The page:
Classic DACB Collection

All articles created or submitted in the first twenty years of the project, from 1995 to 2015.

Ezana (‘Ezana) (C)

Alternate Names: aizanas
Ancient Christian Church


Ezana, or Aizanas, was the 4th-century king of Aksum in whose reign Christianity was introduced to Ethiopia. He conquered the Nile valley realm of Kush (Meroe), and extended the frontiers of his kingdom to include not only what is now Ethiopia, but also parts of the Sudan and Somalia.

He had two brothers, Adephas and Sayzana (q.v.), both of whom played a significant role in his exploits against different ethnic groups in what is now northern and northwestern Ethiopia. Tyrannius Rufinus (circa 345-410/11), the Roman-trained writer and theologian, tells us that Ezana and his brothers had a Greek and Christian education. Frumentius (q.v.), [F’ré Menatos], a Hellenized Syrian Christian, was employed by the ruler Ella Ameda, father of Ezana, to teach his children, and so influenced Ezana’s attitude towards Christianity.

He ascended the throne some time between 320 and 325 AD. According to the inscriptions which have come down to us from his reign, his kingdom extended to both sides of the Red Sea, and then included territory in both Asia and Africa. His capital was the city of Aksum. As ruler, he extended the boundaries of the kingdom of Aksum, and decorated his capital with buildings and monuments, including obelisks. He introduced the title “King of Kings”, still used by the Ethiopian monarchy in the 1970s. He was not, however, the founder of the Ethiopian Empire, which he inherited from his predecessor, although he laid the foundations of its present cultural and religious character.

His reign was prosperous, and external trade flourished. Many Greek merchants came to Ethiopia to trade in ivory, gold, tortoise shells, hides, and spices. Like his predecessors, Ezana minted coins with Greek legends on them, to facilitate external trade. He also fought to open up the road leading to Egypt.

During his reign, ancient Ethiopian culture took on its final character. The Ge’ez language became independent of the Sabaean. It became vocalized (i.e. furnished with vowels) and finer, and new terms were introduced into it. Literature also flourished, as it attested by inscriptions in Ge’ez. Among the new words introduced was the word “Egziabher,” meaning “God”, which is still used in modern Amharic.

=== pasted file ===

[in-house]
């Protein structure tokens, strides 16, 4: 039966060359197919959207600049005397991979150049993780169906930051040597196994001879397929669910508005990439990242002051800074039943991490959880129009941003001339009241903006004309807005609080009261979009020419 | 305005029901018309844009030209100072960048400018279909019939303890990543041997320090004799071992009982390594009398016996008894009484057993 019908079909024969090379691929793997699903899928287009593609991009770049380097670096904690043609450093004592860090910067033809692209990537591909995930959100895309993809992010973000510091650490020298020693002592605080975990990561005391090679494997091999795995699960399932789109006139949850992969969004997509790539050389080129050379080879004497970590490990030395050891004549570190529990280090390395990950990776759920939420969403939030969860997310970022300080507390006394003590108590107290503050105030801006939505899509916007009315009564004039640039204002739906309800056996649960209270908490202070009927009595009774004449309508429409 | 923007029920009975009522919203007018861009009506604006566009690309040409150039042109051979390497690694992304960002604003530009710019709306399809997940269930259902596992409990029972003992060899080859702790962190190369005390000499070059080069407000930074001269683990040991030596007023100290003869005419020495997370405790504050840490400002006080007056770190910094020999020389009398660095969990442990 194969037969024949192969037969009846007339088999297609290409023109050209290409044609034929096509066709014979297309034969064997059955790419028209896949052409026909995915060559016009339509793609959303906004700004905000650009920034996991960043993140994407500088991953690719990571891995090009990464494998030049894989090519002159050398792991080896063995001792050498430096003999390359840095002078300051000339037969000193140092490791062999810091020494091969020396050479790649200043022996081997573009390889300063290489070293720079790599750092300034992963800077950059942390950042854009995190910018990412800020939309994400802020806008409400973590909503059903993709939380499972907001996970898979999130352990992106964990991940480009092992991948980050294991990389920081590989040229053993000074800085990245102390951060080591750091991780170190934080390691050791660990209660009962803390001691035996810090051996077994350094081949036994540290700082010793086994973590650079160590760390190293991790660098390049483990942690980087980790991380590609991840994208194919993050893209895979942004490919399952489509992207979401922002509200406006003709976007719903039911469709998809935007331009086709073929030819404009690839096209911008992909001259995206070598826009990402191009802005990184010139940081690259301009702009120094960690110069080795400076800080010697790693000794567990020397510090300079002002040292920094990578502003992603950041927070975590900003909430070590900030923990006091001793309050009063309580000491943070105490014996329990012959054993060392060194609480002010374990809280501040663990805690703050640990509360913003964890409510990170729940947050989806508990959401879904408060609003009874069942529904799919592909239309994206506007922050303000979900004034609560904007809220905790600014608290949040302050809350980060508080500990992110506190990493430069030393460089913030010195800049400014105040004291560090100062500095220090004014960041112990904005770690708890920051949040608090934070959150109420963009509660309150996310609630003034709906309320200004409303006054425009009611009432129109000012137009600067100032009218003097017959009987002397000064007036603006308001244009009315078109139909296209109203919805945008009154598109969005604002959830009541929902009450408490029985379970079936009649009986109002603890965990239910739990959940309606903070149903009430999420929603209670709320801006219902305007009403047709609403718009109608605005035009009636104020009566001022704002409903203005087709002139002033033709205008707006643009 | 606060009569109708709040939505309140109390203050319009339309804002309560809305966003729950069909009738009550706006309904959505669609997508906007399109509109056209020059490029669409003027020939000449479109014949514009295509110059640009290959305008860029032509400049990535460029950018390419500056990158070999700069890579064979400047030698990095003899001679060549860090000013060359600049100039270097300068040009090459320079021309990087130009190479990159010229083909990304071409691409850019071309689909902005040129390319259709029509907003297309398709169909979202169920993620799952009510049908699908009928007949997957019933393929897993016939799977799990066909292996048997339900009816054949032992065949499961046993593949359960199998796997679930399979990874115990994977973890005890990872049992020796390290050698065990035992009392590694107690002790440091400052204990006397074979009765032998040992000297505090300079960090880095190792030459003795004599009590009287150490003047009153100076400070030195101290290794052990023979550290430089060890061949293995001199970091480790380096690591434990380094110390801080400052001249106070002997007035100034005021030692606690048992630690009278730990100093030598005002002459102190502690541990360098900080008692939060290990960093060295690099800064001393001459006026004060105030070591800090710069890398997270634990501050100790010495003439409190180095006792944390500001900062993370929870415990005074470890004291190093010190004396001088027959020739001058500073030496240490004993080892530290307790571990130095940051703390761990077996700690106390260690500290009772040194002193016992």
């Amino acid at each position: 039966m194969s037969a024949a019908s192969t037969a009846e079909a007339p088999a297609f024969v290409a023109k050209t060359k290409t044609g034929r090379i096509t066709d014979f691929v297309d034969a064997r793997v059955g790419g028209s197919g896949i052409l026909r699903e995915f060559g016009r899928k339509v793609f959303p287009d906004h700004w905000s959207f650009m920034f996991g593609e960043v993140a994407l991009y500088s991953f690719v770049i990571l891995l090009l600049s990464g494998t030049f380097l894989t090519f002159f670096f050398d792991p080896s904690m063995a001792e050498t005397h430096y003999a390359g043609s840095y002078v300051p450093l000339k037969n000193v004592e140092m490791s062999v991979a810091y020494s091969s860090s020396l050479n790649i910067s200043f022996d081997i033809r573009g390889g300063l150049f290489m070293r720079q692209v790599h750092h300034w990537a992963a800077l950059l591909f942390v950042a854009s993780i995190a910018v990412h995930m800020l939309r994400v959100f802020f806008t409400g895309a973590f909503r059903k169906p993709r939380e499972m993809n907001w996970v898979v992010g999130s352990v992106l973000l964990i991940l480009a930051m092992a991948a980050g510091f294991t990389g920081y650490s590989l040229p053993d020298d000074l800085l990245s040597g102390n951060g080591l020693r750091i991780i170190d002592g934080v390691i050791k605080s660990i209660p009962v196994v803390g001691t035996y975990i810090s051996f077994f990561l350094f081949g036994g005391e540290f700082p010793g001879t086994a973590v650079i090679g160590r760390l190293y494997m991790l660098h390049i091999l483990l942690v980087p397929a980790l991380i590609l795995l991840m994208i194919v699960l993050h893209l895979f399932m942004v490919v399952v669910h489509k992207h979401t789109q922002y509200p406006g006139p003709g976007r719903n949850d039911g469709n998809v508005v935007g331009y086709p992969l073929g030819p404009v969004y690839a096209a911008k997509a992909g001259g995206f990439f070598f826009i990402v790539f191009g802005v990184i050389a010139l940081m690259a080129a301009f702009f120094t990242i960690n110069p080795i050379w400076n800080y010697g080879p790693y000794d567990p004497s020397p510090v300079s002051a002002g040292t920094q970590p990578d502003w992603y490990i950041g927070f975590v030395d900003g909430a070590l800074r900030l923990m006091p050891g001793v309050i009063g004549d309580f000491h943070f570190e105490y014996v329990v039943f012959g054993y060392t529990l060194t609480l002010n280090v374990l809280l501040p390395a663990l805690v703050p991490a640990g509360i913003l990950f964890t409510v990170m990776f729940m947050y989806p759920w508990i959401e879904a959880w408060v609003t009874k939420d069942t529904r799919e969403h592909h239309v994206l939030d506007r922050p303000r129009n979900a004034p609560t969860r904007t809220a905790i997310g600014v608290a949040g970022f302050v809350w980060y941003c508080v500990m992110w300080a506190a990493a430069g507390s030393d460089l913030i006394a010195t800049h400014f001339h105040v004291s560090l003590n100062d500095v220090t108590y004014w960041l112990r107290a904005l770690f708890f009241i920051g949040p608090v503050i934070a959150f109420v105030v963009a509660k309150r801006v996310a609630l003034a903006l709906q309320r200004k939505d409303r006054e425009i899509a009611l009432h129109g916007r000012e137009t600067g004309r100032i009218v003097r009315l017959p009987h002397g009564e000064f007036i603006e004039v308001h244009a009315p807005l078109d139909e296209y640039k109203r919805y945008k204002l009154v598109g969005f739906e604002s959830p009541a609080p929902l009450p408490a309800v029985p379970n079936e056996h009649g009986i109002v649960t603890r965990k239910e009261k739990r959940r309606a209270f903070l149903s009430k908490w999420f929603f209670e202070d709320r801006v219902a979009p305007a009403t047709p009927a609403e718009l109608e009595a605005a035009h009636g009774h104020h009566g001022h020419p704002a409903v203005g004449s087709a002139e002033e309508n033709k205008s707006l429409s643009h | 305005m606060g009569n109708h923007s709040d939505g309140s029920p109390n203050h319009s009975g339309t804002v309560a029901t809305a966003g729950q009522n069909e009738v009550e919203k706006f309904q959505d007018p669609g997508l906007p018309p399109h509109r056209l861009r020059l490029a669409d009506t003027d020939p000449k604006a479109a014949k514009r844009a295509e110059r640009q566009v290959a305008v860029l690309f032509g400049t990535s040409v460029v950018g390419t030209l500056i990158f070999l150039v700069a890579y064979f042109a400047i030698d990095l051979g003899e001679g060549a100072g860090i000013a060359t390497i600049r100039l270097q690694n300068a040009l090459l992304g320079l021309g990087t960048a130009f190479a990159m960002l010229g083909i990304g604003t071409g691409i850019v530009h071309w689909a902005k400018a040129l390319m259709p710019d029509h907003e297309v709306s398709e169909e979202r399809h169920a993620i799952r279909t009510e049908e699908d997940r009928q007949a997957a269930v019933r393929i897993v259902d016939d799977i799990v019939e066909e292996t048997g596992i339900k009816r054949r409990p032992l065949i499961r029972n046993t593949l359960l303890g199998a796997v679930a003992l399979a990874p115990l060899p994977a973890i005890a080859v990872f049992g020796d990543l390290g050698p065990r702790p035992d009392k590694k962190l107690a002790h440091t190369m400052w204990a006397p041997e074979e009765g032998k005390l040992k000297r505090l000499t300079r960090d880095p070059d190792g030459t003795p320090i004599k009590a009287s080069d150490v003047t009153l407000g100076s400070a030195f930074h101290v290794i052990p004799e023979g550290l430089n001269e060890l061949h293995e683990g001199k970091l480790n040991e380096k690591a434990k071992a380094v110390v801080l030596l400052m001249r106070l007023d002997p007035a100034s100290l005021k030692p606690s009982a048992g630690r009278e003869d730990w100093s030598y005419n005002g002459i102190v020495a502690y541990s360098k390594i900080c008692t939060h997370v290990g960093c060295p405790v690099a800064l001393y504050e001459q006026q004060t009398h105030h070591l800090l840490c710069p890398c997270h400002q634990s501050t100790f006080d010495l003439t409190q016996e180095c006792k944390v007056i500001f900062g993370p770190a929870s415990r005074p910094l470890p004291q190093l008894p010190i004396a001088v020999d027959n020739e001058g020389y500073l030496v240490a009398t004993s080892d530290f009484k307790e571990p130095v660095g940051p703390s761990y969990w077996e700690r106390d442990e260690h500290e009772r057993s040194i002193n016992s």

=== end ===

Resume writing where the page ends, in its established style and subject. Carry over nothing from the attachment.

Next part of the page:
The Greek merchants in Ethiopia, with the support of the emperor, paved the way for the introduction of Christianity. Ezana’s tutor, Frumentius, went to Alexandria in Egypt to inform the Patriarch Athanasius (who lived from about 293 to 373), the ecclesiastical statesman who defended Christian orthodoxy against the Arian heresy, that the country was ready for Christianity. He did this in the hope that a bishop would be sent to Ethiopia. He himself was appointed as the first bishop. Upon his return, he first converted the king to Christianity. He did this in about 345, after which it slowly spread among the people. The king became a protector of the new religion, which was thus exempted from persecution. The introduction of Christianity inaugurated a new era of peace in Ethiopia.

Legend has it that Ezana fell fighting in western Ethiopia. His body was brought back to Tegré, where it remained in a monolithic rock-hewn church which was then dedicated to him. Ezana and his brother Sayzana are canonized by the Ethiopian Church as saints, and their memory is observed on the 4th of Tekemt (October 14).

Sergew Hable-Selassie


E. A. Wallis Budge, A History of Ethiopia, London, 1928, The Book of Saints of the Ethiopian Church, Cambridge, 1928.

J. B. Coulbeaux, Histoire politique et religieuse d’Abyssinie (“The Political and Religious History of Abyssinia”), Paris, 1929; J. Deramey, “Introduction et restauration du Christianisme en Abyssinie”, Revue de l’‘Historie des Religions, vol. 31, Paris, 1895.

Sergew Hable-Selassie, Beziehungen Aethiopiens zur griechischtomischen Welt (“Ethiopia’s Relation to the Greco-Roman World”), Bonn, 1963.

J. Spencer Trimingham, Islam in Ethiopia, London, 1952.

This article was reprinted from The Encyclopaedia Africana Dictionary of African Biography (in 20 Volumes). Volume One Ethiopia-Ghana, ©1997 by L. H. Ofosu-Appiah, editor-in-chief, Reference Publications Inc., New York, NY. All rights reserved.